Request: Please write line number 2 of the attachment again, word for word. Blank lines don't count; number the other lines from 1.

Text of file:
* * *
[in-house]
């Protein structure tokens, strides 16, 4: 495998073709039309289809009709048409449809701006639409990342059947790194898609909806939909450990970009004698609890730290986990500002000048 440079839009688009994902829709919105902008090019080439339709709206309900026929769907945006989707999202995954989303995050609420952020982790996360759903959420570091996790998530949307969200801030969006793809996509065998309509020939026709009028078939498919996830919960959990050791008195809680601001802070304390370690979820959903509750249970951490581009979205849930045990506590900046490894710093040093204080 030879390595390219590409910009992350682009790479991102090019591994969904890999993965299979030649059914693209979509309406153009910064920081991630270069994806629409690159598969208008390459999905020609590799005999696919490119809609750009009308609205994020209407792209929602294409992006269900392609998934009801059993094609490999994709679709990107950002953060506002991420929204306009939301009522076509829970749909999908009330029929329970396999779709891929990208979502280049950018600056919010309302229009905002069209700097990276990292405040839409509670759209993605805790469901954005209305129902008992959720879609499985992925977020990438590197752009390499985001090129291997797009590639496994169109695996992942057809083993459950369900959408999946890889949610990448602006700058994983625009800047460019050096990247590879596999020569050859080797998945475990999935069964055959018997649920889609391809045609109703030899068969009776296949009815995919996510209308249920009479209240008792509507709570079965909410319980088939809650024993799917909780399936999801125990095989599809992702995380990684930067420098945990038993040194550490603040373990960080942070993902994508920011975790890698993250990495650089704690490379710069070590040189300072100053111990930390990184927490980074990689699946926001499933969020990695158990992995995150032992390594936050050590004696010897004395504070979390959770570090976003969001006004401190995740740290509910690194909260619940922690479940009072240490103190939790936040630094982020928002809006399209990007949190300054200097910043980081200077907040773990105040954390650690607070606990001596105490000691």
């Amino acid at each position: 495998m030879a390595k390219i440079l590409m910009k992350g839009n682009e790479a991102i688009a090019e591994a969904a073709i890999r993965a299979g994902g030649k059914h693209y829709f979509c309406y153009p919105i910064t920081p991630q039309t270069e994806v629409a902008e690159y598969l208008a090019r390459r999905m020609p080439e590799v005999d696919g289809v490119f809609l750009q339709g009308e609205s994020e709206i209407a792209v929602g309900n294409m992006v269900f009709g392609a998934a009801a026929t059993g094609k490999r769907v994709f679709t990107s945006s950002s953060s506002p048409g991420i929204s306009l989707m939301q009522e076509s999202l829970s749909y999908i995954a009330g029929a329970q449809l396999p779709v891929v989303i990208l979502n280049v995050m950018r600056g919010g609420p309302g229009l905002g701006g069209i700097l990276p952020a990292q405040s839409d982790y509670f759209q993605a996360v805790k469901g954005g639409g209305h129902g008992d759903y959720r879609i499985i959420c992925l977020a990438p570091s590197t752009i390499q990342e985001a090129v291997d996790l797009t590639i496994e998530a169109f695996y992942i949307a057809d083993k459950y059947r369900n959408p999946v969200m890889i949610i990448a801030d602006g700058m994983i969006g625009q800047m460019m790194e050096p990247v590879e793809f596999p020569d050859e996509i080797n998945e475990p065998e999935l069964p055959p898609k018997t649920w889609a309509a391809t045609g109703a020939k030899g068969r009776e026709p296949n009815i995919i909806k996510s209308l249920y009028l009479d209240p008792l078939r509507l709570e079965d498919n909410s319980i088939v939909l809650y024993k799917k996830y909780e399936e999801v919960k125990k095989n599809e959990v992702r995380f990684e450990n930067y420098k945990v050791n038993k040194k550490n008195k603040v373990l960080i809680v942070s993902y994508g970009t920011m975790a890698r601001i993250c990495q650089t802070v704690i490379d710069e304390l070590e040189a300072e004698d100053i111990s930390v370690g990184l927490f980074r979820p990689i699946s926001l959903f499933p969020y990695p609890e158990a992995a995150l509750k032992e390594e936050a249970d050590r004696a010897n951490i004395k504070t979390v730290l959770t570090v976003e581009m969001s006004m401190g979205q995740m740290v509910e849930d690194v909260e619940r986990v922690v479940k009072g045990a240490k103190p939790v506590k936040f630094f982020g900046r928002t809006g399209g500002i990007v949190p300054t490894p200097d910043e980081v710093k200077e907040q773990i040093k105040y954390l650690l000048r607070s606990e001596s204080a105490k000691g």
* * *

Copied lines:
């Protein structure tokens, strides 16, 4: 495998073709039309289809009709048409449809701006639409990342059947790194898609909806939909450990970009004698609890730290986990500002000048 440079839009688009994902829709919105902008090019080439339709709206309900026929769907945006989707999202995954989303995050609420952020982790996360759903959420570091996790998530949307969200801030969006793809996509065998309509020939026709009028078939498919996830919960959990050791008195809680601001802070304390370690979820959903509750249970951490581009979205849930045990506590900046490894710093040093204080 030879390595390219590409910009992350682009790479991102090019591994969904890999993965299979030649059914693209979509309406153009910064920081991630270069994806629409690159598969208008390459999905020609590799005999696919490119809609750009009308609205994020209407792209929602294409992006269900392609998934009801059993094609490999994709679709990107950002953060506002991420929204306009939301009522076509829970749909999908009330029929329970396999779709891929990208979502280049950018600056919010309302229009905002069209700097990276990292405040839409509670759209993605805790469901954005209305129902008992959720879609499985992925977020990438590197752009390499985001090129291997797009590639496994169109695996992942057809083993459950369900959408999946890889949610990448602006700058994983625009800047460019050096990247590879596999020569050859080797998945475990999935069964055959018997649920889609391809045609109703030899068969009776296949009815995919996510209308249920009479209240008792509507709570079965909410319980088939809650024993799917909780399936999801125990095989599809992702995380990684930067420098945990038993040194550490603040373990960080942070993902994508920011975790890698993250990495650089704690490379710069070590040189300072100053111990930390990184927490980074990689699946926001499933969020990695158990992995995150032992390594936050050590004696010897004395504070979390959770570090976003969001006004401190995740740290509910690194909260619940922690479940009072240490103190939790936040630094982020928002809006399209990007949190300054200097910043980081200077907040773990105040954390650690607070606990001596105490000691």